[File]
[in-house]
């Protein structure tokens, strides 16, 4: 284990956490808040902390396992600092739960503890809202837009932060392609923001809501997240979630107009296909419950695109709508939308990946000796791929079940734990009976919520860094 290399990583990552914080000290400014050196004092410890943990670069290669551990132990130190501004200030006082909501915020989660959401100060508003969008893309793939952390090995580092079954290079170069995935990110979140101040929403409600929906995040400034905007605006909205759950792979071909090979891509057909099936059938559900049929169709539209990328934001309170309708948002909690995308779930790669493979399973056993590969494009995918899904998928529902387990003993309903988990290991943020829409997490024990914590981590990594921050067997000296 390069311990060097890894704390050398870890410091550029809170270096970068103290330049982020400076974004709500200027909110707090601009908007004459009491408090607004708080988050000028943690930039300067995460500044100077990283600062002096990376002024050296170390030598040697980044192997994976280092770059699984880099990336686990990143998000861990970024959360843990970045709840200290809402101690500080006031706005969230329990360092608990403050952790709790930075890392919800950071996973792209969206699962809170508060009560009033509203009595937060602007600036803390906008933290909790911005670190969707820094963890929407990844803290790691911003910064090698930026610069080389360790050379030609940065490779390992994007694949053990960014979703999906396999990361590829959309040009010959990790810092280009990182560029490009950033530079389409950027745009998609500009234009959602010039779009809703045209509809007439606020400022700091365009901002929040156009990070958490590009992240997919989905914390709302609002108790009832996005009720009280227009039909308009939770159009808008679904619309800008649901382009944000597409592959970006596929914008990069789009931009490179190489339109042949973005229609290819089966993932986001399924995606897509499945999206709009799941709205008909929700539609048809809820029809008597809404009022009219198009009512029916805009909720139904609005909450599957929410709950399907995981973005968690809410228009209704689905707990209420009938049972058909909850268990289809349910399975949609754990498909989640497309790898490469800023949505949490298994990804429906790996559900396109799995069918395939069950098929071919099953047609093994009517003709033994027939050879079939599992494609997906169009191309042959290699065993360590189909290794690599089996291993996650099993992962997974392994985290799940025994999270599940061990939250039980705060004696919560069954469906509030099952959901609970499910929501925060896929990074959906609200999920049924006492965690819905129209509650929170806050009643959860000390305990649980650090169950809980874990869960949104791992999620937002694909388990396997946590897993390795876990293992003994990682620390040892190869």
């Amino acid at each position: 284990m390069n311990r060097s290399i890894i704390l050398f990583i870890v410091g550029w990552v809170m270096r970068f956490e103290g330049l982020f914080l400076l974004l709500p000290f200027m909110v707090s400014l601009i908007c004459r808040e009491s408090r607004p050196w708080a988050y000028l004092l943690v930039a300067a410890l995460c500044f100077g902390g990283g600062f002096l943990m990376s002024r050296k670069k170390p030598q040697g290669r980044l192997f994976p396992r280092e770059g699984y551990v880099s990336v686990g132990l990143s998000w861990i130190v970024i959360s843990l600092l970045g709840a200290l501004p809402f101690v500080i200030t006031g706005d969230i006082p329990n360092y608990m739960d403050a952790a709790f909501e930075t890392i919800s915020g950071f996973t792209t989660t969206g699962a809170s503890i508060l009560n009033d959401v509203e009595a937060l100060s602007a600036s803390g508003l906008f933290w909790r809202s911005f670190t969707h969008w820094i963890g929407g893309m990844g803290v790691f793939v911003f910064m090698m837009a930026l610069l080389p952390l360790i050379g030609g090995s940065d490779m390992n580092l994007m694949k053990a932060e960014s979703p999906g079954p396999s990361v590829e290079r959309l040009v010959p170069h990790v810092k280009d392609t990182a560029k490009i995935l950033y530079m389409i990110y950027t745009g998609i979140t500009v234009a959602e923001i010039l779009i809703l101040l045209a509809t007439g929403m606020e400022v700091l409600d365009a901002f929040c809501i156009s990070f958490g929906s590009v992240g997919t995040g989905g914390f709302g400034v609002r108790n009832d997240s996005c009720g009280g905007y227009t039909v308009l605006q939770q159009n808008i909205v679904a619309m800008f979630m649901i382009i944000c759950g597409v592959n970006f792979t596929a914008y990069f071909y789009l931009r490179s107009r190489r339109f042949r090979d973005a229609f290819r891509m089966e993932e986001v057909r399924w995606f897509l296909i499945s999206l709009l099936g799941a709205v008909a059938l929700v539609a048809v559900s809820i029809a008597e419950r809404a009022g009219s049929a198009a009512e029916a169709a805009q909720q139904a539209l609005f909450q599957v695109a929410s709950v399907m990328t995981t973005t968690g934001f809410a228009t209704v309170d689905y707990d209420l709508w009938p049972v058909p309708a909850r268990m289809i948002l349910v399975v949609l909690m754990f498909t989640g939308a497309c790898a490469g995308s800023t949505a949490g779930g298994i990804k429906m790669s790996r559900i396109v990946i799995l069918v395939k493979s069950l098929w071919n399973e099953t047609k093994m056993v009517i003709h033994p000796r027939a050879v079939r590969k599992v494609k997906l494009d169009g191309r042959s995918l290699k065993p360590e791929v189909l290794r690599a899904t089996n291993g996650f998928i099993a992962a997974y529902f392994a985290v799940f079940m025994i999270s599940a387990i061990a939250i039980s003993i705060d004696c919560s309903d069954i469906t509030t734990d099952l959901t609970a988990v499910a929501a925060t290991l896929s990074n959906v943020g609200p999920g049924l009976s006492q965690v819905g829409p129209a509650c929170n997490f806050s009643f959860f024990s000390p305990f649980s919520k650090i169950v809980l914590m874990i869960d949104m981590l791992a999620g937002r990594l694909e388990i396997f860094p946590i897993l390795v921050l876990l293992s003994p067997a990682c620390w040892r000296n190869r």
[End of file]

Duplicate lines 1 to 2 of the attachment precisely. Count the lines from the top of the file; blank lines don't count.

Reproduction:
[in-house]
């Protein structure tokens, strides 16, 4: 284990956490808040902390396992600092739960503890809202837009932060392609923001809501997240979630107009296909419950695109709508939308990946000796791929079940734990009976919520860094 290399990583990552914080000290400014050196004092410890943990670069290669551990132990130190501004200030006082909501915020989660959401100060508003969008893309793939952390090995580092079954290079170069995935990110979140101040929403409600929906995040400034905007605006909205759950792979071909090979891509057909099936059938559900049929169709539209990328934001309170309708948002909690995308779930790669493979399973056993590969494009995918899904998928529902387990003993309903988990290991943020829409997490024990914590981590990594921050067997000296 390069311990060097890894704390050398870890410091550029809170270096970068103290330049982020400076974004709500200027909110707090601009908007004459009491408090607004708080988050000028943690930039300067995460500044100077990283600062002096990376002024050296170390030598040697980044192997994976280092770059699984880099990336686990990143998000861990970024959360843990970045709840200290809402101690500080006031706005969230329990360092608990403050952790709790930075890392919800950071996973792209969206699962809170508060009560009033509203009595937060602007600036803390906008933290909790911005670190969707820094963890929407990844803290790691911003910064090698930026610069080389360790050379030609940065490779390992994007694949053990960014979703999906396999990361590829959309040009010959990790810092280009990182560029490009950033530079389409950027745009998609500009234009959602010039779009809703045209509809007439606020400022700091365009901002929040156009990070958490590009992240997919989905914390709302609002108790009832996005009720009280227009039909308009939770159009808008679904619309800008649901382009944000597409592959970006596929914008990069789009931009490179190489339109042949973005229609290819089966993932986001399924995606897509499945999206709009799941709205008909929700539609048809809820029809008597809404009022009219198009009512029916805009909720139904609005909450599957929410709950399907995981973005968690809410228009209704689905707990209420009938049972058909909850268990289809349910399975949609754990498909989640497309790898490469800023949505949490298994990804429906790996559900396109799995069918395939069950098929071919099953047609093994009517003709033994027939050879079939599992494609997906169009191309042959290699065993360590189909290794690599089996291993996650099993992962997974392994985290799940025994999270599940061990939250039980705060004696919560069954469906509030099952959901609970499910929501925060896929990074959906609200999920049924006492965690819905129209509650929170806050009643959860000390305990649980650090169950809980874990869960949104791992999620937002694909388990396997946590897993390795876990293992003994990682620390040892190869």